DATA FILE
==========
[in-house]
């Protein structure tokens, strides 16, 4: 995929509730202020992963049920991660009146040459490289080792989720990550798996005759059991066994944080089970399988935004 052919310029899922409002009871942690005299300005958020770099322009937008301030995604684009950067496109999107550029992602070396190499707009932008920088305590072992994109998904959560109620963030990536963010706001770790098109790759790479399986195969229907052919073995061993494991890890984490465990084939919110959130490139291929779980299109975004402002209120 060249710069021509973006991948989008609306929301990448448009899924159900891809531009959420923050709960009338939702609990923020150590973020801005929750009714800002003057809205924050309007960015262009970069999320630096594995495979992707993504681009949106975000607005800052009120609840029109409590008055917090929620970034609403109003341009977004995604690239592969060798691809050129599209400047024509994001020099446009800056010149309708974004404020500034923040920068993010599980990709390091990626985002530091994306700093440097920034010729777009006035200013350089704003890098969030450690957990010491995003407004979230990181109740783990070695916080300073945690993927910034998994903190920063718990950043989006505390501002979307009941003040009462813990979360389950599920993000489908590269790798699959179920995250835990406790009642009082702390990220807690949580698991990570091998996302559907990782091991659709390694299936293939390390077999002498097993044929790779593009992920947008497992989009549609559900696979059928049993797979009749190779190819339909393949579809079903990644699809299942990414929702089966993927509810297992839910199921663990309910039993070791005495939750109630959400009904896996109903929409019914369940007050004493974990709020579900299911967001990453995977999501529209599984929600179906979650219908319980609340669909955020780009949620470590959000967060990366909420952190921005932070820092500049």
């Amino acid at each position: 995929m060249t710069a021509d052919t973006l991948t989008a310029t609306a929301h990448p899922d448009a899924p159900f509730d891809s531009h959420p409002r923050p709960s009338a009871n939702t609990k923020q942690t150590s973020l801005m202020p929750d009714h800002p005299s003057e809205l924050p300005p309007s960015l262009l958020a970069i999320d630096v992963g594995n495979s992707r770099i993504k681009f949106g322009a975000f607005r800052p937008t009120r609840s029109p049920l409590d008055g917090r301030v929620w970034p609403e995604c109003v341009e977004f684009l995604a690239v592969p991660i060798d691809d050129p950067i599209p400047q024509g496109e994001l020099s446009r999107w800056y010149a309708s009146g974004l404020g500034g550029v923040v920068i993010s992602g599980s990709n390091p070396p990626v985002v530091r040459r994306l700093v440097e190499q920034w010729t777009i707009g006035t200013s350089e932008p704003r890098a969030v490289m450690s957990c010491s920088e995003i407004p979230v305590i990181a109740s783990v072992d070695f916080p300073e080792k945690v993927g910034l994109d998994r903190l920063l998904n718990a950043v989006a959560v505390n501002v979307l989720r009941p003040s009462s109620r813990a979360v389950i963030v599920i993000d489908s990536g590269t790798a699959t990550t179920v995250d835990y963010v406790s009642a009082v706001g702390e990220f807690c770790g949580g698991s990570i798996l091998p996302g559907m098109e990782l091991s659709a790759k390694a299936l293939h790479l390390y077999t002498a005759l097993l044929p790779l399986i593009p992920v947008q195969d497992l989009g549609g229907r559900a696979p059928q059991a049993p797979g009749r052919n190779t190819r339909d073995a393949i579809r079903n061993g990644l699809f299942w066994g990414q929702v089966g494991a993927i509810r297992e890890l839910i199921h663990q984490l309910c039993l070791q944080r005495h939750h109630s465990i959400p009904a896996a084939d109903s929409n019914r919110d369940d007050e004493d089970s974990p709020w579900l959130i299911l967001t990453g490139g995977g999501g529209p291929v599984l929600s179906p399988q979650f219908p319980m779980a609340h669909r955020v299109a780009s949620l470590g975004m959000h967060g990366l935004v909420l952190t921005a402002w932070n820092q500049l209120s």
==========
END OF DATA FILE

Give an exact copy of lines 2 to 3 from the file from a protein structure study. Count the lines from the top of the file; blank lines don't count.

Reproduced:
């Protein structure tokens, strides 16, 4: 995929509730202020992963049920991660009146040459490289080792989720990550798996005759059991066994944080089970399988935004 052919310029899922409002009871942690005299300005958020770099322009937008301030995604684009950067496109999107550029992602070396190499707009932008920088305590072992994109998904959560109620963030990536963010706001770790098109790759790479399986195969229907052919073995061993494991890890984490465990084939919110959130490139291929779980299109975004402002209120 060249710069021509973006991948989008609306929301990448448009899924159900891809531009959420923050709960009338939702609990923020150590973020801005929750009714800002003057809205924050309007960015262009970069999320630096594995495979992707993504681009949106975000607005800052009120609840029109409590008055917090929620970034609403109003341009977004995604690239592969060798691809050129599209400047024509994001020099446009800056010149309708974004404020500034923040920068993010599980990709390091990626985002530091994306700093440097920034010729777009006035200013350089704003890098969030450690957990010491995003407004979230990181109740783990070695916080300073945690993927910034998994903190920063718990950043989006505390501002979307009941003040009462813990979360389950599920993000489908590269790798699959179920995250835990406790009642009082702390990220807690949580698991990570091998996302559907990782091991659709390694299936293939390390077999002498097993044929790779593009992920947008497992989009549609559900696979059928049993797979009749190779190819339909393949579809079903990644699809299942990414929702089966993927509810297992839910199921663990309910039993070791005495939750109630959400009904896996109903929409019914369940007050004493974990709020579900299911967001990453995977999501529209599984929600179906979650219908319980609340669909955020780009949620470590959000967060990366909420952190921005932070820092500049």
């Amino acid at each position: 995929m060249t710069a021509d052919t973006l991948t989008a310029t609306a929301h990448p899922d448009a899924p159900f509730d891809s531009h959420p409002r923050p709960s009338a009871n939702t609990k923020q942690t150590s973020l801005m202020p929750d009714h800002p005299s003057e809205l924050p300005p309007s960015l262009l958020a970069i999320d630096v992963g594995n495979s992707r770099i993504k681009f949106g322009a975000f607005r800052p937008t009120r609840s029109p049920l409590d008055g917090r301030v929620w970034p609403e995604c109003v341009e977004f684009l995604a690239v592969p991660i060798d691809d050129p950067i599209p400047q024509g496109e994001l020099s446009r999107w800056y010149a309708s009146g974004l404020g500034g550029v923040v920068i993010s992602g599980s990709n390091p070396p990626v985002v530091r040459r994306l700093v440097e190499q920034w010729t777009i707009g006035t200013s350089e932008p704003r890098a969030v490289m450690s957990c010491s920088e995003i407004p979230v305590i990181a109740s783990v072992d070695f916080p300073e080792k945690v993927g910034l994109d998994r903190l920063l998904n718990a950043v989006a959560v505390n501002v979307l989720r009941p003040s009462s109620r813990a979360v389950i963030v599920i993000d489908s990536g590269t790798a699959t990550t179920v995250d835990y963010v406790s009642a009082v706001g702390e990220f807690c770790g949580g698991s990570i798996l091998p996302g559907m098109e990782l091991s659709a790759k390694a299936l293939h790479l390390y077999t002498a005759l097993l044929p790779l399986i593009p992920v947008q195969d497992l989009g549609g229907r559900a696979p059928q059991a049993p797979g009749r052919n190779t190819r339909d073995a393949i579809r079903n061993g990644l699809f299942w066994g990414q929702v089966g494991a993927i509810r297992e890890l839910i199921h663990q984490l309910c039993l070791q944080r005495h939750h109630s465990i959400p009904a896996a084939d109903s929409n019914r919110d369940d007050e004493d089970s974990p709020w579900l959130i299911l967001t990453g490139g995977g999501g529209p291929v599984l929600s179906p399988q979650f219908p319980m779980a609340h669909r955020v299109a780009s949620l470590g975004m959000h967060g990366l935004v909420l952190t921005a402002w932070n820092q500049l209120s």